“The objection has been made by the Madagascar authorities on the grounds that ‘Ceylon Cinnamon’ is not a variety, and they too grow Ceylon Cinnamon,” Department of Export Agriculture Economics Research Unit Director (Regulation) Dr. J.M. Seneviratne told The Sunday Morning Business recently.
He added that Madagascar is arguing that if at all Sri Lanka is to obtain GI for its cinnamon, it should be classified “Sri Lanka Cinnamon”, as Ceylon is not the name of the country. However, Dr. Seneviratne added that, if required, support from the United Nations (UN) will be obtained in resolving this issue, as Ceylon is the ancient name of the country, and Madagascar’s arguments are thus invalid.
Madagascar’s Ceylon Cinnamon
Outside Sri Lanka, Madagascar is one of the few countries where Ceylon Cinnamon, or so-called “true cinnamon”, grows in abundance. While the cinnamon tree is native to Sri Lanka, according to Madagascar Spices Company, it was introduced to Madagascar in the 17th Century by sailors crossing the Indian Ocean on their trading routes, and since then, Madagascar has been promoting their cinnamon as Ceylon Cinnamon.
The scientific names for Madagascar’s cinnamon are Cinnamomum zeylanicum (Ceylon Cinnamon) and Cinnamomum verum (true cinnamon). Partly for historical reasons, and partly because of the reference to Ceylon, Cinnamomum zeylanicum remains the most widely-used botanical name for the cinnamon plant in Sri Lanka, according to the Madagascar Spice Company itself.
“Elsewhere, Cinnamomum verum, which means ‘true cinnamon’ in Latin, is more commonly used, as well as the current official scientific name for the plant. After all, ‘true’ refers to ‘real’ cinnamon, which also grows outside Sri Lanka, rather than Cassia cinnamon (Chinese cinnamon), or other types of different but still related cinnamon species originating from China and Southeast Asia,” the website added.
If Sri Lanka receives the “Ceylon Cinnamon” GI, Madagascar would face issues promoting their cinnamon as Ceylon Cinnamon, as the GI would give Ceylon cinnamon higher acceptance and recognition in international markets, The Sunday Morning Business learns.
Nevertheless, Dr. Seneviratne stated that even though Madagascar grows Ceylon Cinnamon, the cinnamon-peeling methods used in Sri Lanka are indigenous to the country, and when providing the GI, such unique components too are taken into consideration.
“Their objection is vague. We can defend against their objection and get the GI,” Dr. Seneviratne expressed with confidence.
Sri Lanka too late for the show?
Obtaining GI for Sri Lanka’s cinnamon has long been in the pipeline under consecutive governments. Lack of required provisions in the Intellectual Property Act of the country and the high costs involved in preparing for GI application are said to be the reasons for the delay.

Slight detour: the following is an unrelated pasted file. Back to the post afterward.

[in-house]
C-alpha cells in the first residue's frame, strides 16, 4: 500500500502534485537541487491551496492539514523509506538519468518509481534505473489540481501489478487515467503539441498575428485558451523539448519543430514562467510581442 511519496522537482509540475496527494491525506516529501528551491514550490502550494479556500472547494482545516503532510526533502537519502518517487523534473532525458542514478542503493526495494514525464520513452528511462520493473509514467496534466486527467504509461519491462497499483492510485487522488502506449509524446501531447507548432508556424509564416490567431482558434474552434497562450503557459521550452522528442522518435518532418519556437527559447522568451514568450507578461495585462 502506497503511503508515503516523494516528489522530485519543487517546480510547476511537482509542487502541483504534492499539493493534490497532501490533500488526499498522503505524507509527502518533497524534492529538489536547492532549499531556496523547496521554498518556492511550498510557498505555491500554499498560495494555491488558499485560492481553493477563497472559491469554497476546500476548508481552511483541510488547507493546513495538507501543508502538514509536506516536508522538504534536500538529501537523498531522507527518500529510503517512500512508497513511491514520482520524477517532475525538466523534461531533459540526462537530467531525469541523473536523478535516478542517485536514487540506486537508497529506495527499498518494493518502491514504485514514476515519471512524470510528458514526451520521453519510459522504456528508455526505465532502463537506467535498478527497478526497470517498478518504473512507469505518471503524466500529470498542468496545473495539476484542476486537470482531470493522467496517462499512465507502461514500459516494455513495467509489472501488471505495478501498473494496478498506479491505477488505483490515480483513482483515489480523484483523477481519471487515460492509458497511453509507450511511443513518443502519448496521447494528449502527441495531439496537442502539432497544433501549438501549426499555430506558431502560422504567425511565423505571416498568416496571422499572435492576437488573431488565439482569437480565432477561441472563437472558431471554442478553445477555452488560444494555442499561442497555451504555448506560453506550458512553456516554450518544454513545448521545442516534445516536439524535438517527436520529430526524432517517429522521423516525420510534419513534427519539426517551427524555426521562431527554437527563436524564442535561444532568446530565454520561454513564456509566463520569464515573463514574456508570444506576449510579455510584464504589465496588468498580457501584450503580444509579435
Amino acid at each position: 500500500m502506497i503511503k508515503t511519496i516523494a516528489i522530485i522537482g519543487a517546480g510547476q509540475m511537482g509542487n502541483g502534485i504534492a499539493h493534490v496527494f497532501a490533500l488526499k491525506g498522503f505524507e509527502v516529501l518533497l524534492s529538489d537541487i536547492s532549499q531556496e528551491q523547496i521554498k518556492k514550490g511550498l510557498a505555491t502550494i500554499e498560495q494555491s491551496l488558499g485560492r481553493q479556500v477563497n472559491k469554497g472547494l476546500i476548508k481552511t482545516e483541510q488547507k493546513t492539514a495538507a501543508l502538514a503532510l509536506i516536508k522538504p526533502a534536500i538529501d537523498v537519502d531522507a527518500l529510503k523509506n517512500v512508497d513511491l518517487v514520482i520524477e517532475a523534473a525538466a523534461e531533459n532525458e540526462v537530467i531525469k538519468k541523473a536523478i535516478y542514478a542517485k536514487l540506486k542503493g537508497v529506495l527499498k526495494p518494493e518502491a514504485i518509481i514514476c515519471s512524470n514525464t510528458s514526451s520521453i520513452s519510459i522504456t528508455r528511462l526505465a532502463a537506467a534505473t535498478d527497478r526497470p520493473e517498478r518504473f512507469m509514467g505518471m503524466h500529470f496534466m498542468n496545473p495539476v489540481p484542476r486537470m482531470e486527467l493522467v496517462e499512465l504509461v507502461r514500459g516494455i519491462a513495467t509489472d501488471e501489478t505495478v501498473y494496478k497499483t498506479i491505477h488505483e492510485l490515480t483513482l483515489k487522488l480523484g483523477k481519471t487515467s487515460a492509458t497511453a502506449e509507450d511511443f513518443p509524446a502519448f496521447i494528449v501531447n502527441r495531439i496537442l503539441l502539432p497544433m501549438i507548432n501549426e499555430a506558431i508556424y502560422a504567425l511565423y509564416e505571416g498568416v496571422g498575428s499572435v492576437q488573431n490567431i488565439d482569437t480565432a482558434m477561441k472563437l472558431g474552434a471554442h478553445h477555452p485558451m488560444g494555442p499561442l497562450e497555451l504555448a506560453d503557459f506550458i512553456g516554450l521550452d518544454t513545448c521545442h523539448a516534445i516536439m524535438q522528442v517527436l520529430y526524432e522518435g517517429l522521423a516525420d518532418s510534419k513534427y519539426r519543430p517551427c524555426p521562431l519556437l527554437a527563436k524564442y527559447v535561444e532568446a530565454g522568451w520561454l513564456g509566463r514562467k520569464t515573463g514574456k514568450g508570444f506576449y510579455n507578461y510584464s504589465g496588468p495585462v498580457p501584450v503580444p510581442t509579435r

According to the National Intellectual Property Office of Sri Lanka (NIPO), the current intellectual property legal regime in Sri Lanka is governed by the Intellectual Property Act, No. 36 of 2003, which makes provisions for a variety of intellectual property rights and their acquisition, management, and enforcement. The National Intellectual Property Office of Sri Lanka established under this law is the only government department that is responsible for the administration and control of the intellectual property system in Sri Lanka.
Meanwhile, WIPO, a specialised agency of the UN, is mandated to promote the protection of Intellectual Property rights in all member states. WIPO currently administers 26 international conventions on intellectual property. By December 2018, WIPO has 191 member states. WIPO is based in Geneva, Switzerland.
In addition, there are other international organisations that administer certain areas of Intellectual Property such as UNESCO (Universal Copyright Convention), World Trade Organisation (the Agreement on Trade Related Aspects of Intellectual Property Rights, known as the TRIPS Agreement), and the International Union for the Protection of New Varieties of Plants (International Convention for the Protection of New Varieties of Plants).
However, in the second half of last year, the Cabinet approved a proposal by the Ministry of Trade to advise the Legal Draftsman to draft a bill to amend the Intellectual Properties Act of No. 36 of 2003 with the provisions to establish a comprehensive and definite legal framework for the registration of GIs in Sri Lanka.
After obtaining the GI, Ceylon Cinnamon can be sold in international markets for much higher prices than at the moment, as the country would be able to maintain the traceability and quality of its spices.
“Once the final product reaches the global market with its very unique identity, we will get higher prices for our products. By higher, I mean five to six times higher,” Dr. Seneviratne added.
Sri Lankan authorities strike back
As Madagascar continues to object to Sri Lanka’s application to the European Union (EU) requesting GI for the country’s cinnamon to be branded as “Ceylon Cinnamon”, Sri Lankan authorities have filed a detailed justification to the EU.
Dr. Seneviratne told us that the justification was filed through the Export Development Board (EDB) recently, and a positive response is expected within a few weeks.
“We sent a long in-depth justification. We will continue to defend ‘Ceylon Cinnamon’ and obtain the GI,” he added.
As stated in a report compiled by the General Sir John Kotelawala Defence University, Ratmalana on “Geographical Indications – Need of a Registration System for Sri Lanka”, noticeable violations were reported in the recent past against Sri Lankan products, especially with regard to Ceylon Tea.
“One such example would be the use of the Lion logo on retail packs that contain 100% Chinese Tea destined to Libya. In another instance, use of the Lion logo was detected in Dora Al-Otro brand tea packs, in which the packaging has been done in Jordan and Northern Iran (Worldwide Symposium on Geographical Indications, 2014).
“Sri Lankan Cashew and Cinnamon are other products that are being abused when Vietnam and Indonesia export the same products. This suggests the current domestic and international legal regime is not at a satisfactory level to protect GIs, and thus have led to a misappropriation of GIs,” the report added.
The report suggests that a strong legal mechanism is imperative to gain the maximum use of GIs, both at the domestic and international level, and in order to ensure that Sri Lanka’s indigenous and endemic agricultural products will not be abused by duplicates from other countries.